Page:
Dear Elm, I was delighted to find you alive and flourishing, because a lot of your family used to live in the UK, but they all caught a terrible infection and died. Do be very careful, and if you notice any unfamiliar insects e-mail an arboriculturist at once. I miss your characteristic silhouettes and beautifully shaped branches — used to be one of the glories of the English landscape — more than I can say. Melbourne must be a beautiful city.
Sincere good wishes,

Golden Elm, Tree ID 1037148
Dear 1037148,
You deserve to be known by more than a number. I love you.
Always and forever.

Mr Woods said while the emails are encouraged, the team can only reply to authentic requests. “The whole point of the project was it would be no cost to council, so we have to ensure people aren’t wasting tax payers’ money to reply to all the love letters. With that said, it’s great that this has been effective in spreading a very important message.”

You can email your favourite tree at https://melbourneurbanforestvisual.com.au/.

City of Melbourne Collaborates with Community Members on its Urban Forest Strategy

City of Melbourne Collaborates with Community Members on its Urban Forest Strategy:

“Participate Melbourne” was launched by the Melbourne City Council in 2013, as a means for members

of the community to understand and contribute to the decisions that shape Melbourne’s future. An

online, collaborative community, this initiative is the result of the council’s commitment to being a more

accessible, transparent, and responsive organization. Information is shared about the council’s decisions

and performance, with a particular focus on how the views of community members have influenced the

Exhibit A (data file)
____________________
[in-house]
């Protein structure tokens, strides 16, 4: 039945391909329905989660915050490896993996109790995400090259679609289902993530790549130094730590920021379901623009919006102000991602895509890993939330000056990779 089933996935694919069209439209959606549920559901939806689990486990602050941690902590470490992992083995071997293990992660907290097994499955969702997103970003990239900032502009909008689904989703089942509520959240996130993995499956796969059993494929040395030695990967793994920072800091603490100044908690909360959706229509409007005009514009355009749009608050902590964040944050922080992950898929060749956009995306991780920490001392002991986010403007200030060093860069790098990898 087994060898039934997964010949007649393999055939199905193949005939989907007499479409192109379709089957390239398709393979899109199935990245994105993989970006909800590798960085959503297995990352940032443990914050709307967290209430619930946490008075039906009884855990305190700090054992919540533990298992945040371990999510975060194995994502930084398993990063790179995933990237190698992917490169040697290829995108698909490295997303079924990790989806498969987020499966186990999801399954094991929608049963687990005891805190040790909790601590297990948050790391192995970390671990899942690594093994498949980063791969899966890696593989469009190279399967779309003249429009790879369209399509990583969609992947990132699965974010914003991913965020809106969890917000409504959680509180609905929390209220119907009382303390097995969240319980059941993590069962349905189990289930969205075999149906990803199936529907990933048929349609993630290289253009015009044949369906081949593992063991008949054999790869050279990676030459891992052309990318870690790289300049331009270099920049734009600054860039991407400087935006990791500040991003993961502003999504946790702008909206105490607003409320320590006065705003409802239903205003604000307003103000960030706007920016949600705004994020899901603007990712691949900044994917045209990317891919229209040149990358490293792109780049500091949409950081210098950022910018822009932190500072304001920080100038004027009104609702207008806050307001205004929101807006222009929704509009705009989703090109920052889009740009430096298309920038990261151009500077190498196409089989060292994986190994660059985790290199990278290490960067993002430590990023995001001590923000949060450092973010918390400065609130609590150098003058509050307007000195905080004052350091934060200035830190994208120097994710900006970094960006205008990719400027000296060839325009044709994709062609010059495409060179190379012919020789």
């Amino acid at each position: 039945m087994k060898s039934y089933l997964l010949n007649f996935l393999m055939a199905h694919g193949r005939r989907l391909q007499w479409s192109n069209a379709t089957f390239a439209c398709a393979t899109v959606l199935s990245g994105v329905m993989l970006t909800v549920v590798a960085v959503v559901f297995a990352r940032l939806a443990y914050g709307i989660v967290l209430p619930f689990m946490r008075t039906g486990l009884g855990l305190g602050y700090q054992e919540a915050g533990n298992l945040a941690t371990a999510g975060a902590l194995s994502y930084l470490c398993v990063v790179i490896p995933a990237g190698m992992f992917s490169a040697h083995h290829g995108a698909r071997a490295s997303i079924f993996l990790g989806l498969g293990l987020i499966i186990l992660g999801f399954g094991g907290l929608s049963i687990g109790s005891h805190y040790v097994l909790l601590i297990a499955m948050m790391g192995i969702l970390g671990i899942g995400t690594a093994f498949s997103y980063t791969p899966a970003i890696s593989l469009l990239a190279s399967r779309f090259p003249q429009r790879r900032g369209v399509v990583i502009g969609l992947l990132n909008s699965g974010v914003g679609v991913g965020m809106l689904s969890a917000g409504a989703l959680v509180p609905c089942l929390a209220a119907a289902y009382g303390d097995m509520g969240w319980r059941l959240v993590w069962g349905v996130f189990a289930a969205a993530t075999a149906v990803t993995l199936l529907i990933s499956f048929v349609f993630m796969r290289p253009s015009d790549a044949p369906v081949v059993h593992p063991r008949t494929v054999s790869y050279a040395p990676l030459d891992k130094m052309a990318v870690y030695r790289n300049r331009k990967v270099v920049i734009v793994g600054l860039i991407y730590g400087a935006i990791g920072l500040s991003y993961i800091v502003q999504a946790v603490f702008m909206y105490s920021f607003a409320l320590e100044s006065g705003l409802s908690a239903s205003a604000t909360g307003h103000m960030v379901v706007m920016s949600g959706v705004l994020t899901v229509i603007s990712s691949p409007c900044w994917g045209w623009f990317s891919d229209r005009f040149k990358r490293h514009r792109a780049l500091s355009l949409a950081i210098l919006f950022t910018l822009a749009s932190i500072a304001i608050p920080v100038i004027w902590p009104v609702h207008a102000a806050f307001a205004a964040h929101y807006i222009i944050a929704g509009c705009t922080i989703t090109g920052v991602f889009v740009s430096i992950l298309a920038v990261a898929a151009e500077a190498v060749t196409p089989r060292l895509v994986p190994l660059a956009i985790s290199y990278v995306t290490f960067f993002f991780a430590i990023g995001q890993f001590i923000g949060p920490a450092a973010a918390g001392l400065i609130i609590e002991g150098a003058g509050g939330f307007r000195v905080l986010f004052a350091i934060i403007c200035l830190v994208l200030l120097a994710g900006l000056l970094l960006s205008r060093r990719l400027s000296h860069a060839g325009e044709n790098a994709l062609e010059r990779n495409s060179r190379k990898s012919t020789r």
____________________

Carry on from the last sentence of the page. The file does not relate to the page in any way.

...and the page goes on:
Key projects being shaped by Participate Melbourne include the Queen Victoria Market, 10 Year

Financial Plan, the Arts Strategy, and the Urban Forest Strategy.


According to its Urban Forest Strategy site, The City of Melbourne is, “facing three significant challenges:

climate change, urban heating, and population growth. These will place significant pressure on the built

fabric, services and people of the city. A healthy urban forest will play an important role in maintaining

Melbourne’s liveability.”


The Urban Forest Strategy provides a robust framework for the evolution and longevity of Melbourne’s

urban forest, with Participate Melbourne currently running a number of initiatives to inform how this

will look at an individual street level. Via Participate Melbourne, the council is working with community

members to develop tree planting plans for local areas.


Already in progress is the plan for a future urban forest in Parkville, with community members meeting

at a free breakfast to contribute and discuss ideas in March. Individuals can also share their ideas by

pinning them on an interactive map, and completing a photo questionnaire. Both tools, along with

regular updates, can be found on the Urban Forest Strategy site.


Next on the agenda for the 2015 program, two further free community breakfasts will take place:


To receive updates on urban forest projects and events in the City of Melbourne, individuals can email



Photo credit: Participate Melbourne